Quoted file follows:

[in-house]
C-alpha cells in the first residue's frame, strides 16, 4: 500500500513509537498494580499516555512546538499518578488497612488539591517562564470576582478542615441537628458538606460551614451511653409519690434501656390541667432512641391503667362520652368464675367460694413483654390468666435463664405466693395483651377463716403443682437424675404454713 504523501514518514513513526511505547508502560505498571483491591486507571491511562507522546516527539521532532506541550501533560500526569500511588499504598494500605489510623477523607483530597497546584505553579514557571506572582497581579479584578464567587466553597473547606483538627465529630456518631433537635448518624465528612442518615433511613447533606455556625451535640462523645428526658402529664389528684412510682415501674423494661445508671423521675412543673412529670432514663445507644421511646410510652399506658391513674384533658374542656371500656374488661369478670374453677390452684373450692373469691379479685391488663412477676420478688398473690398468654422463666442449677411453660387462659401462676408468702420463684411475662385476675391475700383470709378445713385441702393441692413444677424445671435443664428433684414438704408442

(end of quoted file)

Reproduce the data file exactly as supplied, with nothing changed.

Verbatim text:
[in-house]
C-alpha cells in the first residue's frame, strides 16, 4: 500500500513509537498494580499516555512546538499518578488497612488539591517562564470576582478542615441537628458538606460551614451511653409519690434501656390541667432512641391503667362520652368464675367460694413483654390468666435463664405466693395483651377463716403443682437424675404454713 504523501514518514513513526511505547508502560505498571483491591486507571491511562507522546516527539521532532506541550501533560500526569500511588499504598494500605489510623477523607483530597497546584505553579514557571506572582497581579479584578464567587466553597473547606483538627465529630456518631433537635448518624465528612442518615433511613447533606455556625451535640462523645428526658402529664389528684412510682415501674423494661445508671423521675412543673412529670432514663445507644421511646410510652399506658391513674384533658374542656371500656374488661369478670374453677390452684373450692373469691379479685391488663412477676420478688398473690398468654422463666442449677411453660387462659401462676408468702420463684411475662385476675391475700383470709378445713385441702393441692413444677424445671435443664428433684414438704408442